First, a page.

Pearson: This is the Friday, November 4, 2011 version of Market Plus. Thanks for joining us here at our Market to Market web site. Naomi Blohm our analyst this week, always good to have her with us.
Pearson: Naomi shared a lot with us on the show today. I want to come back to the corn market. Government report is coming out this week and of course everyone is trying to guess where this thing is going to fall. And I will tell you what, I am a lot older than you because I have been watching government reports for a long, long time, and I have never seen the revisions and the changes following these reports as we have had in the last four years. I mean it has been phenomenal. So yes, we have got reports coming out but I am probably going to wait and see what they revise to at this stage in the game. What is your take? What do you think you are going to see on the corn and the bean numbers as - when those reports come out the middle of next week?
Blohm: I think that we are going to see the yield for corn down just a little bit. I think they want to reflect what is out there because they didn't do anything to it last time. And so I think with that that will be enough to make the market a little bit excited but at the same time it is already priced in and the bigger thing to focus on is what they do with ending stocks. Ethanol is totally on target for projections and so the corn use there is right on. The question of course is going to be more along the lines of feed and along the lines of exports. So what people need to be really watching is how the U.S. dollar fluctuates next year. That is going to be the biggest thing and with the report I have a feeling this one is going to leave us limit up or limit down, and what I would offer to people as a suggestion is that rather than lie awake at night wondering what the report is going to say just be ready for both scenarios because it really is potentially likely. Be ready to know what you are going to do if you see the market rally substantially and how much are you going to make for - sales and on the flip side if prices should look like they are going to go lower maybe it is worthwhile to do like a quick December corn put just right ahead of the report just to make sure you have got some protection there if that is your concern.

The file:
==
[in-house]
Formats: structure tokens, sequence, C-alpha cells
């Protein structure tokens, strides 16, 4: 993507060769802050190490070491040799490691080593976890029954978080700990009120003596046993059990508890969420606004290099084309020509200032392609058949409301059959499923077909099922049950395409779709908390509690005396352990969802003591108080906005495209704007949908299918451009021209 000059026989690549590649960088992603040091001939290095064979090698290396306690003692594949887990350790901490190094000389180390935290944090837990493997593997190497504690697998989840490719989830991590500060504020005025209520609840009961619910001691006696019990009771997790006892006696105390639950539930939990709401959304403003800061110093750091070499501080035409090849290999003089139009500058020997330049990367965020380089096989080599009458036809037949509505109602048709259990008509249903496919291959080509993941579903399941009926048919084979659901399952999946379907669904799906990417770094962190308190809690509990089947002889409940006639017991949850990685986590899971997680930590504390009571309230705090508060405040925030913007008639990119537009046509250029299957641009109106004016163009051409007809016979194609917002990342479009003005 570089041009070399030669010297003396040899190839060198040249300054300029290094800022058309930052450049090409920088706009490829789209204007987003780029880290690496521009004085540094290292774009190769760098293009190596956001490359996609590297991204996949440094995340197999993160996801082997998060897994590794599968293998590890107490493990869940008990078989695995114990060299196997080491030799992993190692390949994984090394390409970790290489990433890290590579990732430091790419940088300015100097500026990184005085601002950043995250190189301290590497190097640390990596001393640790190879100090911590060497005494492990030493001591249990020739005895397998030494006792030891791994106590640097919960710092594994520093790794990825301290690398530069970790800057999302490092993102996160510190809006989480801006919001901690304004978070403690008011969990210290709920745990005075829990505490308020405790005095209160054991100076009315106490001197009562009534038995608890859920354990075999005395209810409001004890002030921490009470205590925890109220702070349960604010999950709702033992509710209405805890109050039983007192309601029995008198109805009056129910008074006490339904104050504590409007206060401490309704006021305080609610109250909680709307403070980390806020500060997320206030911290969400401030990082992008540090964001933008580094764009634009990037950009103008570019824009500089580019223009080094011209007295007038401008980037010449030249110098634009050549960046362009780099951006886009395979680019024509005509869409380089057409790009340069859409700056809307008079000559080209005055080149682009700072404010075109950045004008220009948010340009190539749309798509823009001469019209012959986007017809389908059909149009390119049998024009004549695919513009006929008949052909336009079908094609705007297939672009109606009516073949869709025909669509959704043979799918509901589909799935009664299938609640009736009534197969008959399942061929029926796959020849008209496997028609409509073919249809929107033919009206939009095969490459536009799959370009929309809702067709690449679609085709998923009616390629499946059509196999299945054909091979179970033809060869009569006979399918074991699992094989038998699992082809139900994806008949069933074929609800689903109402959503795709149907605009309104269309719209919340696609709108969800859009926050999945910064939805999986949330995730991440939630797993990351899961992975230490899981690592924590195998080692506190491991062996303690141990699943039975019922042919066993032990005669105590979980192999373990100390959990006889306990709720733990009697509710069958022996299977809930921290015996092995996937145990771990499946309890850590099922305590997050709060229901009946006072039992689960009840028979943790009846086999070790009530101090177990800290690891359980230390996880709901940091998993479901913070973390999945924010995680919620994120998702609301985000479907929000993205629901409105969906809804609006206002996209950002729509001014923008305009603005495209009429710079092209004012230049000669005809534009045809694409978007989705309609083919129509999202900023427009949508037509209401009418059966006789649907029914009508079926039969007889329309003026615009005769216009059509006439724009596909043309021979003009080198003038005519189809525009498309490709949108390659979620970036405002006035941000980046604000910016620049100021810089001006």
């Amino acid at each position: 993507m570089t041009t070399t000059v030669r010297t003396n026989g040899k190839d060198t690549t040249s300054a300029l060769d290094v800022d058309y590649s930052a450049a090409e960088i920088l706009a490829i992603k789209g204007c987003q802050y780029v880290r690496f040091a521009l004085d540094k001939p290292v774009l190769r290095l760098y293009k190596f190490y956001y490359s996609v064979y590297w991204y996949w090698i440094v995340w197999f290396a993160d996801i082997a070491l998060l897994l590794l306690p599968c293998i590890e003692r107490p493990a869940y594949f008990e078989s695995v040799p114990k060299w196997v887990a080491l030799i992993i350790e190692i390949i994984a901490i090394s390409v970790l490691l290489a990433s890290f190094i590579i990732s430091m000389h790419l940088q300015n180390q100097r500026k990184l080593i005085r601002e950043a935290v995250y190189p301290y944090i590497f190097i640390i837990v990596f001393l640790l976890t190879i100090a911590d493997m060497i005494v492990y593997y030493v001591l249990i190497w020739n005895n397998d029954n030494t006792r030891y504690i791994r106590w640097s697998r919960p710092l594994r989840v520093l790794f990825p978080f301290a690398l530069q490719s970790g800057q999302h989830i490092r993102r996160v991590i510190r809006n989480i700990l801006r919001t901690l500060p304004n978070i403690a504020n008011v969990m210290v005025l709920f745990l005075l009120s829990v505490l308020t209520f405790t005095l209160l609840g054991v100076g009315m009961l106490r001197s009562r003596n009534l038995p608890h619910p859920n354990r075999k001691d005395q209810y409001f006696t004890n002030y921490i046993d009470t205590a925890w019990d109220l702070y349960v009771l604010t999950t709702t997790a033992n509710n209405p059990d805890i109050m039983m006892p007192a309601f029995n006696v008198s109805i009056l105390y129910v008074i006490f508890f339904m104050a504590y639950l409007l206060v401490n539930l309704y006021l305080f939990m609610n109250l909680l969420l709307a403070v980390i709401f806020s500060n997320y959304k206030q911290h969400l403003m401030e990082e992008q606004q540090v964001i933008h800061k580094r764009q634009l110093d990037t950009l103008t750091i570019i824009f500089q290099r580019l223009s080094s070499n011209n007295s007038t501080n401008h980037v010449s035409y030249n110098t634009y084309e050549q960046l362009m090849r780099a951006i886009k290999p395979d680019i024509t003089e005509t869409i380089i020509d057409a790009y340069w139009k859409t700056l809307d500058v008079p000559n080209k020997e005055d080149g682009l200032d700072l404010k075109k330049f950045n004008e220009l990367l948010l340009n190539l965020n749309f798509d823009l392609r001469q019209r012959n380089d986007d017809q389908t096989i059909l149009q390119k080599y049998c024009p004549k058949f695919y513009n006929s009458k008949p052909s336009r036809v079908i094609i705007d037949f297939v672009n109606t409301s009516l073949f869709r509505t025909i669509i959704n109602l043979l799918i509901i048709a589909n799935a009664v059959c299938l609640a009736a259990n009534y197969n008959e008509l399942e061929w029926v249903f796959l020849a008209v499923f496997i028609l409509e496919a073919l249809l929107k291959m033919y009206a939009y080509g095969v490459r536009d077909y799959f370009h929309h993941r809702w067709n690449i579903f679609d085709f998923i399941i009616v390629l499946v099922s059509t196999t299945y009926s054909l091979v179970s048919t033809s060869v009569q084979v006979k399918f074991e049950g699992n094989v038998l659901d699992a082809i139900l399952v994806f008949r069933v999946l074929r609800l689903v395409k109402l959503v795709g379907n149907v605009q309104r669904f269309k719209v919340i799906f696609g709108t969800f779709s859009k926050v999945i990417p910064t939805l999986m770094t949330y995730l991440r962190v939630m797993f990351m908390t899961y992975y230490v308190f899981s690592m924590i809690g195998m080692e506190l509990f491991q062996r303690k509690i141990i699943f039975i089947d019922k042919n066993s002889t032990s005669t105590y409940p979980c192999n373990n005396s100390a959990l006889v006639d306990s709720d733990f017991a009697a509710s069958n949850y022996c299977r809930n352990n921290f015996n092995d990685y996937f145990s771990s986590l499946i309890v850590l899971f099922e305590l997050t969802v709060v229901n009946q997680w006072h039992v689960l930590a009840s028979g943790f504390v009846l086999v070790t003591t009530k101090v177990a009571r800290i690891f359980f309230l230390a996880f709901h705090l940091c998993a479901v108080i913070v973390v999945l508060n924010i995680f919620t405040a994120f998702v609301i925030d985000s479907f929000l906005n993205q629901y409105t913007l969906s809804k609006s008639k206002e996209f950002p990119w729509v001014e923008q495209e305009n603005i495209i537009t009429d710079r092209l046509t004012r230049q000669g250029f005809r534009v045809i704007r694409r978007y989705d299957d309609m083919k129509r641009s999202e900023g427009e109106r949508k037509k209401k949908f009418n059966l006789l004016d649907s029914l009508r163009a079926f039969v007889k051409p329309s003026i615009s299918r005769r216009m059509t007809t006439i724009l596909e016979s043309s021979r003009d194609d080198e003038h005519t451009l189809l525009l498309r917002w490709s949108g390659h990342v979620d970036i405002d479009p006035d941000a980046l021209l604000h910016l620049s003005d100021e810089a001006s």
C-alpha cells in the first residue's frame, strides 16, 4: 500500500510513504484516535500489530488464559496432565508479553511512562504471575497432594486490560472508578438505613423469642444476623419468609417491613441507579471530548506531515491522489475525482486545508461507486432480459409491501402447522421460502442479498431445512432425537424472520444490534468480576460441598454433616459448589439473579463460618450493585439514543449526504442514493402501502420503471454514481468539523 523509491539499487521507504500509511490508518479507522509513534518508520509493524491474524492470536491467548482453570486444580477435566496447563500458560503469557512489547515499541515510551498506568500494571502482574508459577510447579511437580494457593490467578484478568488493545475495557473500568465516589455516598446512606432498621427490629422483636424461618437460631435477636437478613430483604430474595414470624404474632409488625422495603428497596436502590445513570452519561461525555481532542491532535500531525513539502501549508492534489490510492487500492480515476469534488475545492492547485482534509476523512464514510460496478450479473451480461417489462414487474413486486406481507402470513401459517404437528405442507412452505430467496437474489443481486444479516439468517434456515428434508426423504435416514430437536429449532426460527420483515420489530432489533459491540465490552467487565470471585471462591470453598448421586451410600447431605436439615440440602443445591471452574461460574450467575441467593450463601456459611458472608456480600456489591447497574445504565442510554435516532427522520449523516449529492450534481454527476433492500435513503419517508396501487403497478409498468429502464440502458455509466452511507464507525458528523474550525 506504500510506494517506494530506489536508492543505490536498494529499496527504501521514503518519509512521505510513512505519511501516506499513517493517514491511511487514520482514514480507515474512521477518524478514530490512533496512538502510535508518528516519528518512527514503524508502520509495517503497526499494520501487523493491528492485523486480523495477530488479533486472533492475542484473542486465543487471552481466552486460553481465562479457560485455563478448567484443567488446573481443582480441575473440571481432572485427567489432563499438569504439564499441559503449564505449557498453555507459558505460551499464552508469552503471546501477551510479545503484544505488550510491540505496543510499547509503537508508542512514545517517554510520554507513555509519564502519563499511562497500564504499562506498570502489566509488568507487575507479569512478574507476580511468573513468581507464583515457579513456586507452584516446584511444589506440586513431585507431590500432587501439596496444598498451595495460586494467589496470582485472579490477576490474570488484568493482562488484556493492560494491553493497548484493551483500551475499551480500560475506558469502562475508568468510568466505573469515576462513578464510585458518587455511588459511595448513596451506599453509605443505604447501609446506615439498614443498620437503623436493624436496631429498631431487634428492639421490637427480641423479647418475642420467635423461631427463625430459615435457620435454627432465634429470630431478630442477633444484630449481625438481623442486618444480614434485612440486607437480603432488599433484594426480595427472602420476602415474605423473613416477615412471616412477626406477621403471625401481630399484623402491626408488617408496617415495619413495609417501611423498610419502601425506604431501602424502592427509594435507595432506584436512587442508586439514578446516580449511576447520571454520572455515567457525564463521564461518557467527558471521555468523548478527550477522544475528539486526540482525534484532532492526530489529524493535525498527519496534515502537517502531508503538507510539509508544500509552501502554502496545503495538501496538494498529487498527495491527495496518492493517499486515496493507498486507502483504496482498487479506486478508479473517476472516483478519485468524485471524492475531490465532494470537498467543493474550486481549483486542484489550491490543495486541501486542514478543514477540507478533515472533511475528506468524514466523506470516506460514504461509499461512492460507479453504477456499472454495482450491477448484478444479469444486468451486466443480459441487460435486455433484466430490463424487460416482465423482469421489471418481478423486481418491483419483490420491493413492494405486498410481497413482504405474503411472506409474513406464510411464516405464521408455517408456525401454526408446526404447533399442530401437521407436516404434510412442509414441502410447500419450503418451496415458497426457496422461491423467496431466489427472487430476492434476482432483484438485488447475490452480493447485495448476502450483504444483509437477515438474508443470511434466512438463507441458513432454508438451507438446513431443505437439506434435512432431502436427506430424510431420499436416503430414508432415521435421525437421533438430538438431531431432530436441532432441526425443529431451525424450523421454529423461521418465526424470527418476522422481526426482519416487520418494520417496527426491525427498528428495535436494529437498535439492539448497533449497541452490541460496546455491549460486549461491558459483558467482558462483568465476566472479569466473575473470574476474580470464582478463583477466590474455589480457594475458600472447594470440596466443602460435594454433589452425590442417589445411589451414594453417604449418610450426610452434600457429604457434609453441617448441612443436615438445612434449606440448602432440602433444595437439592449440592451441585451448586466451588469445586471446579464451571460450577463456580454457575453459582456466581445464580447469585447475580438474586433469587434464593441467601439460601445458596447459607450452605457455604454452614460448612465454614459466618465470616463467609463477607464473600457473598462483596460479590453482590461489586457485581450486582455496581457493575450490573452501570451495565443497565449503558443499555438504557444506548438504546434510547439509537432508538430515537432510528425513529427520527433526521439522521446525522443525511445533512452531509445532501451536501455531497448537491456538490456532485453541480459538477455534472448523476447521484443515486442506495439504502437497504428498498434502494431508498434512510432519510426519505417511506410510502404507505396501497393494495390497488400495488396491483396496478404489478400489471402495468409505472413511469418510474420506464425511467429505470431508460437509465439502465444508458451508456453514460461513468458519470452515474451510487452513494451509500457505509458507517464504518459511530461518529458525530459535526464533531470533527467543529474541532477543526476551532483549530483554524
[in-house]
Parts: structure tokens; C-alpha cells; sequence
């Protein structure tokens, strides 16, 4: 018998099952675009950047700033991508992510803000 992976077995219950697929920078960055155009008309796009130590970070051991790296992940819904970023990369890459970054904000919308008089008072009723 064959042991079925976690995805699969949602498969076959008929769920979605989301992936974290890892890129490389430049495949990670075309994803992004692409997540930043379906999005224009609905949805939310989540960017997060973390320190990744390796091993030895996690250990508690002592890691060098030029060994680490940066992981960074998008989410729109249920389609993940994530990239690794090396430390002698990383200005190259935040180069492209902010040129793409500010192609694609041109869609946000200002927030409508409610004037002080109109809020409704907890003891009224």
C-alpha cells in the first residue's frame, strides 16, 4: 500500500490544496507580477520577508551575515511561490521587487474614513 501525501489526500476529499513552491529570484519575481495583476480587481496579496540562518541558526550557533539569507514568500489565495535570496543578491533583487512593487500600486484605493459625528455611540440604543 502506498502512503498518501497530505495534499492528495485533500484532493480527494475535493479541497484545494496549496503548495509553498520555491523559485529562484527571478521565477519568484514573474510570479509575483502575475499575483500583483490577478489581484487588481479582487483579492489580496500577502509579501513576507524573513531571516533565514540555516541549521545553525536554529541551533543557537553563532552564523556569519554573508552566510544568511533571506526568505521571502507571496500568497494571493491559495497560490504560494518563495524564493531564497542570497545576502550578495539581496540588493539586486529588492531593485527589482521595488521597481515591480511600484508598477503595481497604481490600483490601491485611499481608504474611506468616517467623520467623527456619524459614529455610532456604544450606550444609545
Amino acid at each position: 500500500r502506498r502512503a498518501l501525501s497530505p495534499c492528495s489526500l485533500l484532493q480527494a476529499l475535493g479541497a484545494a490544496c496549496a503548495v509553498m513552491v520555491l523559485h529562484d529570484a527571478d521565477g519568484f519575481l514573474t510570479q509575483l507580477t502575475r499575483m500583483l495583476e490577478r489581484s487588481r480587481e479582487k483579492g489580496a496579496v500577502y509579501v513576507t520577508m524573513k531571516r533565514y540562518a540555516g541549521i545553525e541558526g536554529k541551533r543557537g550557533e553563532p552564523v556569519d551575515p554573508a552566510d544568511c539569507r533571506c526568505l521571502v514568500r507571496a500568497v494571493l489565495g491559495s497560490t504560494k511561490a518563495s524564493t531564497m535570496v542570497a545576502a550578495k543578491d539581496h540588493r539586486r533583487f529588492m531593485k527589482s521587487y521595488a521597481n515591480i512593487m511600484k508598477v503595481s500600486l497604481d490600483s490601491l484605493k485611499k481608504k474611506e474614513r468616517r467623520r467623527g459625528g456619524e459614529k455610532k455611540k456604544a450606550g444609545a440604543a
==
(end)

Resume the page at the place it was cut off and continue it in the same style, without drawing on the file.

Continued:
Pearson: You mentioned on the show that obviously more corn acres in South America which has been kind of a new trend down there and we have certainly talked to a lot of producers that have come up through Farm Progress Show and other events from South America telling us we didn't miss the fact that you guys are getting seven dollars for corn up here. With those numbers and we look at what the world numbers are going to look at - there could be the potential there for some down side, and we were - really and you mentioned feed and we talked to a lot of livestock producers, a lot of feeders particularly out in Colorado, Kansas, Wyoming, and that region. They are all feed and wheat. They switched to wheat some time ago.
Blohm: That is very true and I think the market is very aware of that and at the same time as far as the wheat being used as a substitute for the corn, I don't think the USDA has admitted to that as much as they could right now. So that might be a surprise for the wheat as far as the ending stocks go because even at last month's report when everything came out, and all was said and done, we all looked around and said what about wheat? You know we talked to clients who have told us what is happening out there. I don't think the USDA reflected it. So hopefully they will on Wednesday.
Pearson: All right. Well it will be an interesting report. You are from Wisconsinand so I just always want to talk with dairy with you when you are here. We don't get to talk much about the cheese market. We don't get to talk as much about what is happening with milk prices because there are so many moving parts to it. But we have seen good milk demand. We have seen decent milk prices. We have seen cow numbers starting to creep up just a little bit again. We have got some good times in the dairy market. What is your take on whether or not it is going to continue?
Blohm: That is a fabulous question and right now there is not any supply threats. And you are right we are seeing production numbers start to increase. So with that being said milk is entering the third year of the cycle and probably we will see pricing start to edge lower. Now what might be interesting that rather than see the market just crash lower like it can do maybe we will just see market prices just come back down a little bit to the fourteen dollar area, not a little bit, you know below a lot of people's break even. But I think that just with the swing of things and with the economic uncertainty we will probably see that set back come.
Pearson: All right. Naomi Blohm thanks for being with us this week on Market to Market and here on Market Plus as well. And from all of us on Market to Market I'm Mark Pearson, thanks for watching. Have a great week!